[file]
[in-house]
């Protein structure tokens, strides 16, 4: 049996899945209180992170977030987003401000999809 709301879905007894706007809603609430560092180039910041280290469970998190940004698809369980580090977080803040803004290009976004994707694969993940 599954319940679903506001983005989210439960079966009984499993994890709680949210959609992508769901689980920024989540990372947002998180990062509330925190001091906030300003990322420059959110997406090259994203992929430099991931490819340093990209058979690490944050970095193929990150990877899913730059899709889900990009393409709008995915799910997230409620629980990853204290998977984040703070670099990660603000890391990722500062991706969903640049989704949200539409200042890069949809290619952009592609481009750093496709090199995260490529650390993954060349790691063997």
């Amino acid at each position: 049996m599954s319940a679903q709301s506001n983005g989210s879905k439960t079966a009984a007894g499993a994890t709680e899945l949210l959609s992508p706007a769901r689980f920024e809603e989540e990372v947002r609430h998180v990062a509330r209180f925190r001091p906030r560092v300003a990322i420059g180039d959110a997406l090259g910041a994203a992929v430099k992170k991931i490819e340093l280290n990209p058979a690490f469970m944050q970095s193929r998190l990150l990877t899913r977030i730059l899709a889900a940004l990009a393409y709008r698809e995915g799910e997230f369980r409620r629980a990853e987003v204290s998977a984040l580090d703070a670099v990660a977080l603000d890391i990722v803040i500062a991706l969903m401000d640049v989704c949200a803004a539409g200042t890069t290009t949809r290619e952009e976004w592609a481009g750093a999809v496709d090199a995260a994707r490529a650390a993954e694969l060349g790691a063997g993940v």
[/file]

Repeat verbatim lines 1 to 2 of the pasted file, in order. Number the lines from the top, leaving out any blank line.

[in-house]
């Protein structure tokens, strides 16, 4: 049996899945209180992170977030987003401000999809 709301879905007894706007809603609430560092180039910041280290469970998190940004698809369980580090977080803040803004290009976004994707694969993940 599954319940679903506001983005989210439960079966009984499993994890709680949210959609992508769901689980920024989540990372947002998180990062509330925190001091906030300003990322420059959110997406090259994203992929430099991931490819340093990209058979690490944050970095193929990150990877899913730059899709889900990009393409709008995915799910997230409620629980990853204290998977984040703070670099990660603000890391990722500062991706969903640049989704949200539409200042890069949809290619952009592609481009750093496709090199995260490529650390993954060349790691063997």